Ask Peter: Falafels (+ recipe)
I’ve been buying pottles of falafel mix to keep in the fridge because it is quick and easy for the kids to scoop a few spoons, fry and eat on pita for a quick feed. I’d quite like to make my own to keep in the fridge. What would I need to do to make a ready-to-use mix? How long would it keep in the fridge?
Falafel are relatively cheap to make from scratch and the only thing you need to plan for is that you must soak the chickpeas the night before, at least eight hours, so this may not work for you and your family’s habits. However, the mix will keep for two days in the fridge if tightly sealed.
The most delicious falafel I have eaten were (unsurprisingly) in Jerusalem, with my friend Yotam Ottolenghi. We ate them at an old Arab trader’s shop in the old city alongside an oily, lemony tahini sauce, flat bread and red onions. I can still taste and smell them now, served fresh from the deep-fryer, hot and crisp on the outside, slightly moist but not pasty in the middle, pungent with cumin, onion and sesame seeds and definitely the sort of falafel that makes you want a third and fourth.
Falafel and tahini yoghurt sauce
So, start by rinsing 125g chickpeas in gently running warm water for a minute, then soak overnight in 1.5 litres of cold water. Keep them out on your kitchen bench, at room temperature, covering the bowl with cling film. Next day, take them out of the water with your hands and drain in a colander, discarding the water.
Mix the drained chickpeas with half a peeled, sliced onion. I use red, but any onion will do. Add 1-2 cloves peeled, sliced garlic, a small handful parsley, and you could add some sliced green chillies and coriander leaves here too if you want. I’ve also been known to add 20 curry leaves, which I think give my falafel an extra oomph factor.
Pulse-blitz it all in a food processor, scraping down every 10 seconds to give you even-sized small crumbs — definitely not a paste and not too coarse, as the falafel won’t hold their shape when frying. Tip the mixture into a bowl. Now it’s time to add spices and this is where you can add your own twist. There are as many ways of flavouring falafel as there are ways of cooking eggs. On the same trip to Israel, I ate some in Tel Aviv that were quite different, and some I’ve had in London are almost aromatic, with cinnamon and cardamom. But, start with 2 heaped teaspoons each of ground cumin, coriander seeds and cinnamon and you’ll be heading in the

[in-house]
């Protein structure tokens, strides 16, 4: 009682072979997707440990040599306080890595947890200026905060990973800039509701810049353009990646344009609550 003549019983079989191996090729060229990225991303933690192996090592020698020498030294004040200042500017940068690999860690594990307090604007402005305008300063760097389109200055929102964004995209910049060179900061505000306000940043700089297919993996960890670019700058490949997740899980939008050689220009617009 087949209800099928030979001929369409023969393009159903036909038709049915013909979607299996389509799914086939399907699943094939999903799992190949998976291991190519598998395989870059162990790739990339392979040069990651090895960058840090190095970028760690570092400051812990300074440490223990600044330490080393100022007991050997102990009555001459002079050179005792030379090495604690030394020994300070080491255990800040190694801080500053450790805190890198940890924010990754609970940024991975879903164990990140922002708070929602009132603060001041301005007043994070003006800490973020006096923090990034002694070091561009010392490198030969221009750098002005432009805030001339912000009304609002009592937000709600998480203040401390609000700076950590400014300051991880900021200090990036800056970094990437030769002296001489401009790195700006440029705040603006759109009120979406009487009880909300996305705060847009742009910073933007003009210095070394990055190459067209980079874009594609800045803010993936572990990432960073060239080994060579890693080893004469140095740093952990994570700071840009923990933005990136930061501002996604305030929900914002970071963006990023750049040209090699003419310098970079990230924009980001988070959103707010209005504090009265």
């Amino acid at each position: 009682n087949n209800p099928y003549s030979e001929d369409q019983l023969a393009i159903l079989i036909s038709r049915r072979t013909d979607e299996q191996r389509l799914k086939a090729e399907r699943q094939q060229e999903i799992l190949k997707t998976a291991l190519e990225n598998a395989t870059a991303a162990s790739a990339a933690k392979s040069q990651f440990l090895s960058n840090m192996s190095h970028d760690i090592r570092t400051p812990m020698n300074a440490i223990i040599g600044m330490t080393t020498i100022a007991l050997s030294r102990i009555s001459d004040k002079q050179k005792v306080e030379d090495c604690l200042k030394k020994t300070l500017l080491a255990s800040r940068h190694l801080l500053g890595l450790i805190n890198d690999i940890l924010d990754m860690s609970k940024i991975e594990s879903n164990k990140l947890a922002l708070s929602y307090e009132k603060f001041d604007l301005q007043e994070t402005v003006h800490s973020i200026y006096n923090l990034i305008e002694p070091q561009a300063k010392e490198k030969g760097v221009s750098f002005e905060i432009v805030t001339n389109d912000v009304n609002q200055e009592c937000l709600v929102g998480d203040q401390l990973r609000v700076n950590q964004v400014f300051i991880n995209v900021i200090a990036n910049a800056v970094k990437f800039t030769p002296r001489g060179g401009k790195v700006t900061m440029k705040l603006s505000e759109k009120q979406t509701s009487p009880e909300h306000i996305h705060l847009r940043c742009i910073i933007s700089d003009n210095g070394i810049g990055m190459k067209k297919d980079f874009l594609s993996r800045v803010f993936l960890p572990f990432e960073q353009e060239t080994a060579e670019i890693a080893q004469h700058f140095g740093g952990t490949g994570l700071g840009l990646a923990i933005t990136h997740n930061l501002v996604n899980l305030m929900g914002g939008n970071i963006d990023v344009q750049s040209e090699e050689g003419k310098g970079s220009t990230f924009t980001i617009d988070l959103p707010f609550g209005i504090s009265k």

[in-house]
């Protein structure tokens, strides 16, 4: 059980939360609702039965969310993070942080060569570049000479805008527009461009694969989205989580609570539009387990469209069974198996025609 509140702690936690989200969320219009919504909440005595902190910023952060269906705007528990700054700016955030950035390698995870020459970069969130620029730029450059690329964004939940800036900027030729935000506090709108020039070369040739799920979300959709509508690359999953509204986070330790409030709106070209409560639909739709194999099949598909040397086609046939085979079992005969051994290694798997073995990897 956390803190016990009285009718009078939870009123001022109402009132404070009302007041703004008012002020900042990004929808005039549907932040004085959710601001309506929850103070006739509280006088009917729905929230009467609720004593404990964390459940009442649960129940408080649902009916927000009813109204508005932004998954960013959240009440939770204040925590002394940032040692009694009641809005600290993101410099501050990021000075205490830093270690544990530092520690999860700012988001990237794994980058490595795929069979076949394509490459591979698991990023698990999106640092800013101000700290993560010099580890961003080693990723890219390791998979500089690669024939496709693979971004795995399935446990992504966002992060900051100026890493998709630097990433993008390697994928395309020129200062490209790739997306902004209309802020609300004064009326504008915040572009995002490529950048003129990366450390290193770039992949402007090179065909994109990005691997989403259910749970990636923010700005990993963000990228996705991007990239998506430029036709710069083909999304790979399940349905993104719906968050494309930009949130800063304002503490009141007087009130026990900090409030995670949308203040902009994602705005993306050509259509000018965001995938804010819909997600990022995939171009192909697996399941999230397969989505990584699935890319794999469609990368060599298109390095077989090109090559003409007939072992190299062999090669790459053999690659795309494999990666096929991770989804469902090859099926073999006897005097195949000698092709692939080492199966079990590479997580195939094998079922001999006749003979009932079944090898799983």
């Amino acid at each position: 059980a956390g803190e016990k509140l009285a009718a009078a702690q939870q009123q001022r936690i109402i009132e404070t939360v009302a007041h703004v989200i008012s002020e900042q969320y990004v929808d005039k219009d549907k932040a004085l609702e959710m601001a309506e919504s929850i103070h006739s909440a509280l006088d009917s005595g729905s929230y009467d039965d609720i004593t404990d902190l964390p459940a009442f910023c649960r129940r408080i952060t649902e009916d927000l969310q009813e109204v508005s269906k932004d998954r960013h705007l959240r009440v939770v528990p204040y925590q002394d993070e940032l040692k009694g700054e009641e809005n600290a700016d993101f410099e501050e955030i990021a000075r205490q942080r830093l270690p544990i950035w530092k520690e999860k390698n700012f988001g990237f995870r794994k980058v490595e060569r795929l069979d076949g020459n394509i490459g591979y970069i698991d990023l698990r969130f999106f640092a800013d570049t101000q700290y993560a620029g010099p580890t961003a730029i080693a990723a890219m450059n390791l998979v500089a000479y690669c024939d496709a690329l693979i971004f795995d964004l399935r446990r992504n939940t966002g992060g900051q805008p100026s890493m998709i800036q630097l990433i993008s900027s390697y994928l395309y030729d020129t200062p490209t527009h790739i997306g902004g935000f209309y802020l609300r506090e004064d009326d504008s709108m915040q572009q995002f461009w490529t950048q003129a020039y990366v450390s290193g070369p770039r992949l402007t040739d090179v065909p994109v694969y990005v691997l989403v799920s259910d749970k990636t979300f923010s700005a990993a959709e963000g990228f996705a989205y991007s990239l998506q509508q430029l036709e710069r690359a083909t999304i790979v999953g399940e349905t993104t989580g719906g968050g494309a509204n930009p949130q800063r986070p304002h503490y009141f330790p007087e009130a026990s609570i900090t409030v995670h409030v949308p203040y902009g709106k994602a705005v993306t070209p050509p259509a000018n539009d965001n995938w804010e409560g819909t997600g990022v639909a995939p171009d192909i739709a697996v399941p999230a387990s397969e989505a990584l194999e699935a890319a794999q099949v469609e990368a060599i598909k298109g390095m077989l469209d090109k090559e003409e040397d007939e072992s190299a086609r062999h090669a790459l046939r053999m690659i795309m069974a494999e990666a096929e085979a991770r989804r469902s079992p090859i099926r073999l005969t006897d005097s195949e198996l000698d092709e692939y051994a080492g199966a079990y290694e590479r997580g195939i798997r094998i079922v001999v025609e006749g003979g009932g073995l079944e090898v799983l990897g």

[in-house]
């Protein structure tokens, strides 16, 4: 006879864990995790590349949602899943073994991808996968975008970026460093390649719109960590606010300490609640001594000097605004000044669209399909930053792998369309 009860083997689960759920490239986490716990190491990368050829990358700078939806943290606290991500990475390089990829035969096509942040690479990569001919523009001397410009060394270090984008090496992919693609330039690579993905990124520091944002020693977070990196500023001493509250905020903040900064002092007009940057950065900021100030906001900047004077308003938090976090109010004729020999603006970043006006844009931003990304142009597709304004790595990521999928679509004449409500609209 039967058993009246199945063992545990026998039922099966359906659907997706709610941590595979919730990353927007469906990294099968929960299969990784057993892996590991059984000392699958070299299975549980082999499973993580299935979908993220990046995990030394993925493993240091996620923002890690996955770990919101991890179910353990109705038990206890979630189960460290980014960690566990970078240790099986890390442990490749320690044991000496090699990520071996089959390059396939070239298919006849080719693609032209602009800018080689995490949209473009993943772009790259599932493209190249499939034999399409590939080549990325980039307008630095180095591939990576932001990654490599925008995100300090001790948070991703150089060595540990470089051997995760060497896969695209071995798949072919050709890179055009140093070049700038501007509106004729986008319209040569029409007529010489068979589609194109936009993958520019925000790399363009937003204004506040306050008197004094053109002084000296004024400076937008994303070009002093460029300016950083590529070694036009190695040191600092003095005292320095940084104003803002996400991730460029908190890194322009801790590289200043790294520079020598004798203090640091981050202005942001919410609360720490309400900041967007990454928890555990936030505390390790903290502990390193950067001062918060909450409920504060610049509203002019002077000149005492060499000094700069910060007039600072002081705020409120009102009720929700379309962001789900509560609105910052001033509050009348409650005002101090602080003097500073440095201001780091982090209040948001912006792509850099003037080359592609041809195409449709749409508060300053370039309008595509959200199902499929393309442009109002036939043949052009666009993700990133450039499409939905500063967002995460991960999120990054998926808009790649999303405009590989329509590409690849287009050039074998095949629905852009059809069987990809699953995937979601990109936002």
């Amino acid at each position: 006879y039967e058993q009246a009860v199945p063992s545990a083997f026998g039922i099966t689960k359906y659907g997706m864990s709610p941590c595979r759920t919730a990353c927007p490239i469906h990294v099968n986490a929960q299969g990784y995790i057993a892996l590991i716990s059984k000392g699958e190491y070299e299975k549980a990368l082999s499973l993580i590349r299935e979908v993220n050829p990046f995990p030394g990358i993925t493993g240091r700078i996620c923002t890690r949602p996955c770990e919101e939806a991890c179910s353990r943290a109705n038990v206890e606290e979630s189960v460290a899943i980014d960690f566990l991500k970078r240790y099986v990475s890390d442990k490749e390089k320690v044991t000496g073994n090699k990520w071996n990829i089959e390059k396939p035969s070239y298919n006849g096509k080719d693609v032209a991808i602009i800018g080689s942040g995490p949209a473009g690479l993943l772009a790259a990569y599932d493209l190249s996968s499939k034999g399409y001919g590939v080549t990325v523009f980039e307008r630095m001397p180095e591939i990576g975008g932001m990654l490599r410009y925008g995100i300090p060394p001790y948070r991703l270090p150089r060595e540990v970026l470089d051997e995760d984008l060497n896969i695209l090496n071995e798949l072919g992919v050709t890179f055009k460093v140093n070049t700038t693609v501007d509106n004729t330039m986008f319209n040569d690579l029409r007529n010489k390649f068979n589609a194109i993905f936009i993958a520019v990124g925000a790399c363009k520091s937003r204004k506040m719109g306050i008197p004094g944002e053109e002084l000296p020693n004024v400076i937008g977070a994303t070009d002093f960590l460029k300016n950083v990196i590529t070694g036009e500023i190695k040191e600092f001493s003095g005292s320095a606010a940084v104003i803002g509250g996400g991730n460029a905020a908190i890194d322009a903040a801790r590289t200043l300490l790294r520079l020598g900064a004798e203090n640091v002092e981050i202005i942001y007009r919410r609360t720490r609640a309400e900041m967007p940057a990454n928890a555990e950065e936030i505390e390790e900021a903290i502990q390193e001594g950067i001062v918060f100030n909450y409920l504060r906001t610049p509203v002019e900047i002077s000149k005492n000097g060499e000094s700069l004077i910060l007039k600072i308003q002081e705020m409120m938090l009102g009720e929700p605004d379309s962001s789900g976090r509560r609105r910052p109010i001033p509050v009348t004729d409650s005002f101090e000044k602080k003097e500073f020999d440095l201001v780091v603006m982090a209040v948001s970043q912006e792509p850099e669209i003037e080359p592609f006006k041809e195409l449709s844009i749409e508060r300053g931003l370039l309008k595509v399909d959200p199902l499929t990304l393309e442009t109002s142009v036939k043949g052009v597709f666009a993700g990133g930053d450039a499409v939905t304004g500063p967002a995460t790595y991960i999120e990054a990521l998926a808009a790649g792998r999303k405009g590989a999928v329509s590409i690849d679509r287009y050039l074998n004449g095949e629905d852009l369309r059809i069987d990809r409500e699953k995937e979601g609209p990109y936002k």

Add 2 Tbsp sesame seeds, 1 tsp fine salt, 1½ tsp baking powder and 2 heaped Tbsp chickpea flour (which will keep these gluten-free — if you can’t find it, then use white flour). Press cling film on to the surface of the mixture and leave in a cool spot for an hour before mixing again and cooking.
Heat a plain oil to 170C and shape the falafel. On the outside gates on the old city they sell them shaped like feijoas — but these, in my mind, remain quite pasty in the middle and there’s not the right “crunch to moist centre” ratio. I prefer to roll mine into walnut-sized balls and then slightly flatten them. Don’t overcrowd the fryer and cook until a dark golden colour — around 3 minutes.
If you’re going to make these, you might as well make a tahini yoghurt sauce to go with them. Mix into a medium thick paste ¼ cup each of tahini and water along with the finely grated zest of ½ a lemon and the juice of the lemon. Mix in ½ cup thick strained plain yoghurt and season with salt. You can also add crushed garlic, shredded mint and coriander to taste. Serve this with your falafel, some warmed flat bread and a rocket and red onion salad and your lunch is made!
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